We are fast approaching the first major milestone for the UK’s Border Target Operating Model: 31 January. This is when the requirement begins for export health certificates for imports of all medium risk plant and animal products and high-risk food and feed of non-animal origin.
Given the imminence of the deadline, some might wonder why I want to turn my sights instead to a date that is still months away.
While the official phased implementation of ‘Not For EU’ labelling across Great Britain doesn’t start until 1 October 2024, for the food supply chain that will arrive in the blink of an eye. Any significant labelling change needs to be planned far in advance, but this is on another scale again.
Of course, all meat products and some dairy products moving from GB for sale solely in Northern Ireland already needed to be individually labelled ‘Not for EU’ from 1 October 2023.
However, from 1 October this year all meat and dairy products imported from the EU and, in some cases, the rest of the world, to GB will also require the same individual labelling. And from 1 July 2025, that requirement will be extended to imports of composite foods, fruit, vegetables and fish.
Readers may already have seen examples of ‘Not for EU’ labelling for some products already being sold in GB, including, in a case of delicious irony, on packs of Brussels Pate. In some instances, producers supplying NI and GB have decided that using one set of packaging is the least expensive option.
For many others, though, the prospect of labelling packs for GB ‘Not For EU’ is a nightmare. These are companies supplying the same product lines to EU and GB markets. Some are even operating in the EU. Clearly, they can’t label products destined for the EU ‘Not for EU’, so they will have to split these lines in two, printing separate labelling for each or applying stickers to every product.
We know from feedback we have received from multiple members that any contingency option would add millions of pounds to their costs and slow down production and distribution. These costs would be spread throughout the supply chain, affecting UK companies as much as EU ones.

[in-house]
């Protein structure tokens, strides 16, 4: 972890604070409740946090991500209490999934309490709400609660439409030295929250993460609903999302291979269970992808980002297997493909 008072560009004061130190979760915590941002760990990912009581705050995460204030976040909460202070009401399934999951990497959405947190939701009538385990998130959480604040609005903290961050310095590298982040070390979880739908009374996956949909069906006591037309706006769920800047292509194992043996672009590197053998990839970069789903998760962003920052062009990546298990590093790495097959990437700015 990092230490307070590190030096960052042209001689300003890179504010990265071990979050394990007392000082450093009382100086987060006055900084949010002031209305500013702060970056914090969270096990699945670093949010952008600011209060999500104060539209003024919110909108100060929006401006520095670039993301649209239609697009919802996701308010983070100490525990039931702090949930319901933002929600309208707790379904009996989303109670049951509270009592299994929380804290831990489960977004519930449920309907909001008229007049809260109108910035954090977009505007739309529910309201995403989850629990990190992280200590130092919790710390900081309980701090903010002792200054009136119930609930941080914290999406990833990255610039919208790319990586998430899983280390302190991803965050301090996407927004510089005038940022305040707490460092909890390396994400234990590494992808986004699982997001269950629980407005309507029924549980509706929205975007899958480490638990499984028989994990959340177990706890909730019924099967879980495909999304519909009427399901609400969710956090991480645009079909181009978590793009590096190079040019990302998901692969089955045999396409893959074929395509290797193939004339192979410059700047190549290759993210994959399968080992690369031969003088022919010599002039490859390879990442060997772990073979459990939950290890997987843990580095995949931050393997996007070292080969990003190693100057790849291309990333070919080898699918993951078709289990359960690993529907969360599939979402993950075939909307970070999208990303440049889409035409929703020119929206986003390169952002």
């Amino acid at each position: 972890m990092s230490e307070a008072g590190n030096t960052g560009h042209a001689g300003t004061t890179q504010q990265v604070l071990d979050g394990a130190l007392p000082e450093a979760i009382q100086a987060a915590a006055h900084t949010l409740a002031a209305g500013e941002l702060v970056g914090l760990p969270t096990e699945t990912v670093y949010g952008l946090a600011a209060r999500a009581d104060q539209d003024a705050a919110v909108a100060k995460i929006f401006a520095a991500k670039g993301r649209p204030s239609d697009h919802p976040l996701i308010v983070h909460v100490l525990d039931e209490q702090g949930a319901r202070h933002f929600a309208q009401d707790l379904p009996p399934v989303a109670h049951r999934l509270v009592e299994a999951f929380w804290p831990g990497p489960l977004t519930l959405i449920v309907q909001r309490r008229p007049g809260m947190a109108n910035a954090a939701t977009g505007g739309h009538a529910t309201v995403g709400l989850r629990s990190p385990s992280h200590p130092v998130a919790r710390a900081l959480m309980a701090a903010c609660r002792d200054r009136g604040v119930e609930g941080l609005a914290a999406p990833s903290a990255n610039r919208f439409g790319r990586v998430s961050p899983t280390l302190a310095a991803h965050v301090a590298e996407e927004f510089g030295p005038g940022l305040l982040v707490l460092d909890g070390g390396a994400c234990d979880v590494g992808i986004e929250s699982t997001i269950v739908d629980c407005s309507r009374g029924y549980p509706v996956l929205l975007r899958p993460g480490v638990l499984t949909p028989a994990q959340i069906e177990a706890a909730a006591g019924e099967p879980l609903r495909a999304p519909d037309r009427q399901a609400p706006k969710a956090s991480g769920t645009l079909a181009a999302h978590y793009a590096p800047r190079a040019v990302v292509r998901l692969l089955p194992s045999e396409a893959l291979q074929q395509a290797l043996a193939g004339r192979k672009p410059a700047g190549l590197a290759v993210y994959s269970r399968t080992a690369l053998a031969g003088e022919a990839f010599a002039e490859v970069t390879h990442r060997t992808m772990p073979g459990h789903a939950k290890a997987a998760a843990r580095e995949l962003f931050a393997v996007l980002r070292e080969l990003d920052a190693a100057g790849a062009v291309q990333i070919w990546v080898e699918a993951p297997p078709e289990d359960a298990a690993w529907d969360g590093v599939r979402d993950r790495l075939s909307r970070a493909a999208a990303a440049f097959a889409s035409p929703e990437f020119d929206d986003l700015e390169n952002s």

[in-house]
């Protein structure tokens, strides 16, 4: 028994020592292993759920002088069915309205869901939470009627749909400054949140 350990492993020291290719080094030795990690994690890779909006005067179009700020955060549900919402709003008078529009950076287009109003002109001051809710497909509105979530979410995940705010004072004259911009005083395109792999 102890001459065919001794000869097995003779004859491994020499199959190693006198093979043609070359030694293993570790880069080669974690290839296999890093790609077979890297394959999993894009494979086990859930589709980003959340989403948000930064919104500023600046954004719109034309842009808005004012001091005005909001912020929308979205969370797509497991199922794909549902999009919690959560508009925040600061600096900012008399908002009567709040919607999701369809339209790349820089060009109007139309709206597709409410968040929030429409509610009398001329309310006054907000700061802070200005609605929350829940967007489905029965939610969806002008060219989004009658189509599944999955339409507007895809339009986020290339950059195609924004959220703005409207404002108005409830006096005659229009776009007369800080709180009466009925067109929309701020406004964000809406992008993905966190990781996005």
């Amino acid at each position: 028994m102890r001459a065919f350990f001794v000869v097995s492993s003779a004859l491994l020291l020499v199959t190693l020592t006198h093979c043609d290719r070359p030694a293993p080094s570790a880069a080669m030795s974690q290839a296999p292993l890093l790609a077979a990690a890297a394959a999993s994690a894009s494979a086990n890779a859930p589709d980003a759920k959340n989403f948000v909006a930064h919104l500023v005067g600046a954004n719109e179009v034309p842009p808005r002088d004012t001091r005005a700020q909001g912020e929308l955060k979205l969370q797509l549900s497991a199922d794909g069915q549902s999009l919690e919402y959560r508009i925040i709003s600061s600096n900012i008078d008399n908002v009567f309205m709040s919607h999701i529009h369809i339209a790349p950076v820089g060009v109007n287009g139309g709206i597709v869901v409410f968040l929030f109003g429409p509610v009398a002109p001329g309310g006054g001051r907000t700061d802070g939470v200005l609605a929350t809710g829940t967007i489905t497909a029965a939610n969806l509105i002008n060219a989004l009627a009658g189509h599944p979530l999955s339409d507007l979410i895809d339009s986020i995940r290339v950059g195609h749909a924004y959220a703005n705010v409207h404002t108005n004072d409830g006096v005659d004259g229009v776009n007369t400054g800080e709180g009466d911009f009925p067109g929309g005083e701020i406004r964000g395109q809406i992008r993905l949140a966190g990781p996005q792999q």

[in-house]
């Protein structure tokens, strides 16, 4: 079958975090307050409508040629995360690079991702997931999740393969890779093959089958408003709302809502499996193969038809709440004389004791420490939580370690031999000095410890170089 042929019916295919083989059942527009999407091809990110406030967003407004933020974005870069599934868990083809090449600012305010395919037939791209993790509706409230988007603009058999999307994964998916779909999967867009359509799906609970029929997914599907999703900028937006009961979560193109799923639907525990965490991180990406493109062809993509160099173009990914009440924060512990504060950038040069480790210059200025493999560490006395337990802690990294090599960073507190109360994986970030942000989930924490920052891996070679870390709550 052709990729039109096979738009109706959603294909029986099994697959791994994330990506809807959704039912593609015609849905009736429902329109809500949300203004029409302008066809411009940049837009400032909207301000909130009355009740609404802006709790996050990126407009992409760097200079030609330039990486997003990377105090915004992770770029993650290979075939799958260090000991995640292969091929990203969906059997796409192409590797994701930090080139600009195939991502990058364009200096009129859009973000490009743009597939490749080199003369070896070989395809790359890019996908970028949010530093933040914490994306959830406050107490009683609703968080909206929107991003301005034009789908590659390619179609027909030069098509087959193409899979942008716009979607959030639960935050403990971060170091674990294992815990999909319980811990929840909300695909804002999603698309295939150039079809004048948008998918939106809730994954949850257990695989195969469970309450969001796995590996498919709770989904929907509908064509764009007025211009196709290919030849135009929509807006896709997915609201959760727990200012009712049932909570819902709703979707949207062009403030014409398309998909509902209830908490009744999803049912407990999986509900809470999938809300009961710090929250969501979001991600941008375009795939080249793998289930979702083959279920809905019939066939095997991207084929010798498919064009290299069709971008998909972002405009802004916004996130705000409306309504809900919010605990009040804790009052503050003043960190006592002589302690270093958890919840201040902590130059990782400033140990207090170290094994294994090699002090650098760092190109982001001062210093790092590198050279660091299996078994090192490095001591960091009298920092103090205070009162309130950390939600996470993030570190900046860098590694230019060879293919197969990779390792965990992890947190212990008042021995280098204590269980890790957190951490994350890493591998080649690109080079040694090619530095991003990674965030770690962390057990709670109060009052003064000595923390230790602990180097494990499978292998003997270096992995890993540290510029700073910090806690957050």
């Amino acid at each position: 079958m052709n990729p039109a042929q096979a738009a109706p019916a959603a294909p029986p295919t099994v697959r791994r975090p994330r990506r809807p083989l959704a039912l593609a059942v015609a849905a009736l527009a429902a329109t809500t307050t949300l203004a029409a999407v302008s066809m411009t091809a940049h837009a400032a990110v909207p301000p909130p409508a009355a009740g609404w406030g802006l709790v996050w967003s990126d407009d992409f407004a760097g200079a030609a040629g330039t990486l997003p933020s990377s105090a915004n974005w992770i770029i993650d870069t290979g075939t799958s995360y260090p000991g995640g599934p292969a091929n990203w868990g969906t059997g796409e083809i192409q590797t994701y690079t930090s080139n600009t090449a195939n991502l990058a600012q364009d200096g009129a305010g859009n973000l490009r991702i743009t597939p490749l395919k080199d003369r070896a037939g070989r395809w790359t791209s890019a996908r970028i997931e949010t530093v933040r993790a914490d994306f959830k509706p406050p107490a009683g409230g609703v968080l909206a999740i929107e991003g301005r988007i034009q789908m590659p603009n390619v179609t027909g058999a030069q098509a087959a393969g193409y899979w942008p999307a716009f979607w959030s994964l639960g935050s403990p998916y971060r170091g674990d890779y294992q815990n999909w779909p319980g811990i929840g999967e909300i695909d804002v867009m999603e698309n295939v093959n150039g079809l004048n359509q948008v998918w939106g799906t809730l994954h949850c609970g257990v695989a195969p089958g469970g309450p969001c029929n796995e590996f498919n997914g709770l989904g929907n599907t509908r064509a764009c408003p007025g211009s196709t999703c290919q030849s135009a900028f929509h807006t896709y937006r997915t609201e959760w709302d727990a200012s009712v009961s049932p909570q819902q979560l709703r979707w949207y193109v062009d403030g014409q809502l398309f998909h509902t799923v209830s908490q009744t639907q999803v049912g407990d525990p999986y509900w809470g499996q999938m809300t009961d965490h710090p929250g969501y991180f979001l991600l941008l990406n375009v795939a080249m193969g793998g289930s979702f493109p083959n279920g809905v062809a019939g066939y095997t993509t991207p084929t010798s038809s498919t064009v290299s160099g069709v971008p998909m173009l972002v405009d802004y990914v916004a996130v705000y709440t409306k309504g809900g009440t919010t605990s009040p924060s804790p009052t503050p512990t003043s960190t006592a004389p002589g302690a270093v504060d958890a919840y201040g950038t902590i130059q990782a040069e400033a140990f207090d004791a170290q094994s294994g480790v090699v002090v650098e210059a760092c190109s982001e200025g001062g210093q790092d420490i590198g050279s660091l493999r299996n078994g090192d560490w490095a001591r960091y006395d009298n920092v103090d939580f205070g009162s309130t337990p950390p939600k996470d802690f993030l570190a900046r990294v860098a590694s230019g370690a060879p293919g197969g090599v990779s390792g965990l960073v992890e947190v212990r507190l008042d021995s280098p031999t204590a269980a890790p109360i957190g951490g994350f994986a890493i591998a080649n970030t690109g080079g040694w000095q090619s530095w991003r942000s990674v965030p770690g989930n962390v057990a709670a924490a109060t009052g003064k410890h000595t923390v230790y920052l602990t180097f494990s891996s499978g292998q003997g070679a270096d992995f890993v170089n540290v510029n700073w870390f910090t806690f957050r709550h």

We also know from social media feedback that in some cases UK consumers are interpreting ‘Not for EU’ labels to mean ‘not good enough for EU’ and this may hit sales.
What makes this situation even more frustrating is that there is no basis for such an approach either in the Trade and Cooperation Agreement or in the Windsor Framework. It is simply an operational position being taken by officials, which is bound up with continued wider trade talks with the EU.
The Provision Trade Federation has written to Stephen Barclay, secretary of state for the Department for Environment Food and Rural Affairs calling for this approach not to be taken. This letter has also been sent to deputy speaker Sir Roger Gale and Lucy Neville-Rolfe, minister of state at the Cabinet Office.
Other stakeholders met Sir Roger Gale this week to outline the issue, which requires urgent resolution to save businesses millions in needless costs. However, the feedback received suggests the whole story is not being passed on to ministers.
We continue to press the message so it reaches the right ears and a sensible solution can be found, as the clock is ticking …
UPDATE: An agreement was reached between the UK Government and the DUP in Northern Ireland on 29 January, meaning that 'Not for EU' labelling has been now been written into draft UK legislation.
In other news, Food Manufacture looks at the informal agreement between the EU Parliament and Council negotiators on new corporative sustainability rules and what it means for food and drink manufacturers and suppliers.